MONTREAL: Powerful storm Fiona knocked out electricity to more than 500,000 homes Saturday as it lashed east Canada with strong winds and heavy rains in conditions that police said were “like nothing we’ve ever seen.”
Though downgraded from a hurricane, Fiona still packed winds of 85 miles (137 kilometers) per hour as it barreled ashore in the early hours after battering the Caribbean, according to meteorologists.
In the province of Novia Scotia, more than 400,000 households were without electricity, Novia Scotia Power reported.
In neighboring Price Edward Island, some 82,000 households lost power, with police in the provincial capital Charlottetown posting images of tangles of downed power lines and roofs punctured by felled trees.
“Conditions are like nothing we’ve ever seen,” police tweeted.
“It’s incredible, there is no electricity, no wi-fi, no more network,” said Charlottetown mayor Philip Brown on Radio-Canada TV.
“It’s stronger than Hurricane Juan in 2003. A lot of trees have fallen, there is a lot of flooding on the roads.”
Canada had issued severe weather warnings for swathes of its eastern coast.
“Significant impacts from high winds, storm surge, and heavy rainfall are expected,” the US National Hurricane Center said in an advisory.
The Canadian Hurricane Center (CHC) said high-speed winds had been reported in Nova Scotia, Prince Edward Island, Iles-de-la-Madeleine and Newfoundland and that the storm would steam northeast, causing “damaging wind, waves, and storm surge.”
Rainfall of up to 4.9 inches (125 millimeters) was recorded in Nova Scotia and Prince Edward Island, the CHC said, with large waves hitting Nova Scotia and western Newfoundland of up to 40 feet (12 meters).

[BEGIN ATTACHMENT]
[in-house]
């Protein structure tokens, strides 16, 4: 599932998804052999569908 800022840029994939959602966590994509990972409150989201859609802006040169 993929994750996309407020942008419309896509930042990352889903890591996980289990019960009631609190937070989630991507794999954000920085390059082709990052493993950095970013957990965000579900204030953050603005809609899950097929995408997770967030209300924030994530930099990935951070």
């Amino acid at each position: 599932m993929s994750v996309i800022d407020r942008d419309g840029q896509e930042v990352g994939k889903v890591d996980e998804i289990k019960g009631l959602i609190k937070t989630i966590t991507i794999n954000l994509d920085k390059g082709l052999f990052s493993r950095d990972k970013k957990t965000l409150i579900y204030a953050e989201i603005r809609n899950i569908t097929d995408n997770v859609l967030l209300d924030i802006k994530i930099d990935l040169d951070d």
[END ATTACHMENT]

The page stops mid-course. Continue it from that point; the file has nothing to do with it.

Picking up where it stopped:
The CHC said conditions would improve in western Nova Scotia and eastern New Brunswick on Saturday.
Authorities in Nova Scotia had issued an emergency alert on phones, saying people should stay inside with enough supplies for at least 72 hours.
In Halifax, the capital of Nova Scotia, stores sold out of propane gas cylinders for camping stoves as residents stocked up.
Before it hit, Prime Minister Justin Trudeau called the storm “a bad one,” adding it “could have significant impacts right across the region.”
Fiona had skirted Bermuda a day earlier, with residents battening down and authorities calling for people to remain inside as strong winds raked over the British territory. No fatalities or major damage were reported as the storm passed roughly 100 miles to the west of the island.
Bermuda, whose economy is fueled by international finance and tourism, is wealthy compared with most Caribbean countries, and structures must be built to strict planning codes to withstand storms. Some have done so for centuries.
Fiona killed at least four people in Puerto Rico earlier this week, according to US media, while two deaths were reported in the Dominican Republic and one in the French overseas department of Guadeloupe.
President Joe Biden declared a state of emergency in Puerto Rico, a US territory that is still struggling to recover from Hurricane Maria five years ago.
In the Dominican Republic, President Luis Abinader declared three eastern provinces to be disaster zones.